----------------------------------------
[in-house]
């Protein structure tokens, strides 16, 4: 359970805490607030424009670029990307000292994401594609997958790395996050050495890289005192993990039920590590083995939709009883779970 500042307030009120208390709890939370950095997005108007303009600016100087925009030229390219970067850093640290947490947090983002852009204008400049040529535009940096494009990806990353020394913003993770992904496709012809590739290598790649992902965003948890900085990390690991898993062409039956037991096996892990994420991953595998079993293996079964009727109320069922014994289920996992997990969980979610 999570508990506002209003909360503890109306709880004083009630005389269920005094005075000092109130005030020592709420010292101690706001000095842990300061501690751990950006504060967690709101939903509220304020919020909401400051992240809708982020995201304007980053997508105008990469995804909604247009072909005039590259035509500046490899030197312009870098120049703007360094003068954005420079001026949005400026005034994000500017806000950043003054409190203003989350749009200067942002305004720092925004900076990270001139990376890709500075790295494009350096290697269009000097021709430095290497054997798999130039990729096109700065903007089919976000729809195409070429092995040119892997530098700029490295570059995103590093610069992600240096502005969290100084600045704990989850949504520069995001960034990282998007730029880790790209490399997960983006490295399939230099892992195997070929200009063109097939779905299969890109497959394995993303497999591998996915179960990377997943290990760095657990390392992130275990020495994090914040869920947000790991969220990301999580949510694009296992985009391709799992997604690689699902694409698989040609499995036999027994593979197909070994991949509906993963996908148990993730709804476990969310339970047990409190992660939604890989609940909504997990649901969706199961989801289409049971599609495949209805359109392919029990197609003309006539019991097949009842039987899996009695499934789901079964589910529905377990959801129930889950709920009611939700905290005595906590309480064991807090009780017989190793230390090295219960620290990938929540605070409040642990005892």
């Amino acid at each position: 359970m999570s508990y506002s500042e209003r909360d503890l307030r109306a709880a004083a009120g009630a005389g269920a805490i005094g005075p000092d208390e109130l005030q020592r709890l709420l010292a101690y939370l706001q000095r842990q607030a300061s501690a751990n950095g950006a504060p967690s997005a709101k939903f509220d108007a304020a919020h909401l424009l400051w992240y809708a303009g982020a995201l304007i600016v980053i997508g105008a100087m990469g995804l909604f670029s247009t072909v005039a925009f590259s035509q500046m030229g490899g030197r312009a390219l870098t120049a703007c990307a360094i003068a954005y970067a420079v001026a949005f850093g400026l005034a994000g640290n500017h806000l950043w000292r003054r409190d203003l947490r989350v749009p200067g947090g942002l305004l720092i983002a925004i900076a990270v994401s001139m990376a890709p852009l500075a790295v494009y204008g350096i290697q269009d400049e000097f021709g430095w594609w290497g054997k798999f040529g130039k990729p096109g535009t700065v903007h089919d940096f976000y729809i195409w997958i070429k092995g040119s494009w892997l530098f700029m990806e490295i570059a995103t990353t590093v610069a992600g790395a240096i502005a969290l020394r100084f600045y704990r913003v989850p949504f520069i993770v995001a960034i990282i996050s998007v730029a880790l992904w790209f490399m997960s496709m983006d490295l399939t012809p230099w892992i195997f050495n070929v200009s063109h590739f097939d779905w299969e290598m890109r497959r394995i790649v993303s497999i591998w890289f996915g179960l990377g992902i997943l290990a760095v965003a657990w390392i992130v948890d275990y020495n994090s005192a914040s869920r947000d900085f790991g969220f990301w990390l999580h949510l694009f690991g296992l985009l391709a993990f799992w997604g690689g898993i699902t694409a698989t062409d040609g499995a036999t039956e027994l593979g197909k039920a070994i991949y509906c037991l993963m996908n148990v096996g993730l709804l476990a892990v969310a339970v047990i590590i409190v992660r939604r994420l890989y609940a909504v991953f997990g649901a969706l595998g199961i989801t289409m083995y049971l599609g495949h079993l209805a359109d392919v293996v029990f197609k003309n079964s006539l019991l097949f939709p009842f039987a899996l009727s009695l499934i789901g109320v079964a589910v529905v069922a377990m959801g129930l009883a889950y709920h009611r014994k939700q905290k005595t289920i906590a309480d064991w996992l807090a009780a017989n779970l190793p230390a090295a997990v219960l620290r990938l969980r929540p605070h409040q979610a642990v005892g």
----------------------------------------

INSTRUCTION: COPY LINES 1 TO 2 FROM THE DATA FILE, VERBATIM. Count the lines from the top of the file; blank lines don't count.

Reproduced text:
[in-house]
């Protein structure tokens, strides 16, 4: 359970805490607030424009670029990307000292994401594609997958790395996050050495890289005192993990039920590590083995939709009883779970 500042307030009120208390709890939370950095997005108007303009600016100087925009030229390219970067850093640290947490947090983002852009204008400049040529535009940096494009990806990353020394913003993770992904496709012809590739290598790649992902965003948890900085990390690991898993062409039956037991096996892990994420991953595998079993293996079964009727109320069922014994289920996992997990969980979610 999570508990506002209003909360503890109306709880004083009630005389269920005094005075000092109130005030020592709420010292101690706001000095842990300061501690751990950006504060967690709101939903509220304020919020909401400051992240809708982020995201304007980053997508105008990469995804909604247009072909005039590259035509500046490899030197312009870098120049703007360094003068954005420079001026949005400026005034994000500017806000950043003054409190203003989350749009200067942002305004720092925004900076990270001139990376890709500075790295494009350096290697269009000097021709430095290497054997798999130039990729096109700065903007089919976000729809195409070429092995040119892997530098700029490295570059995103590093610069992600240096502005969290100084600045704990989850949504520069995001960034990282998007730029880790790209490399997960983006490295399939230099892992195997070929200009063109097939779905299969890109497959394995993303497999591998996915179960990377997943290990760095657990390392992130275990020495994090914040869920947000790991969220990301999580949510694009296992985009391709799992997604690689699902694409698989040609499995036999027994593979197909070994991949509906993963996908148990993730709804476990969310339970047990409190992660939604890989609940909504997990649901969706199961989801289409049971599609495949209805359109392919029990197609003309006539019991097949009842039987899996009695499934789901079964589910529905377990959801129930889950709920009611939700905290005595906590309480064991807090009780017989190793230390090295219960620290990938929540605070409040642990005892």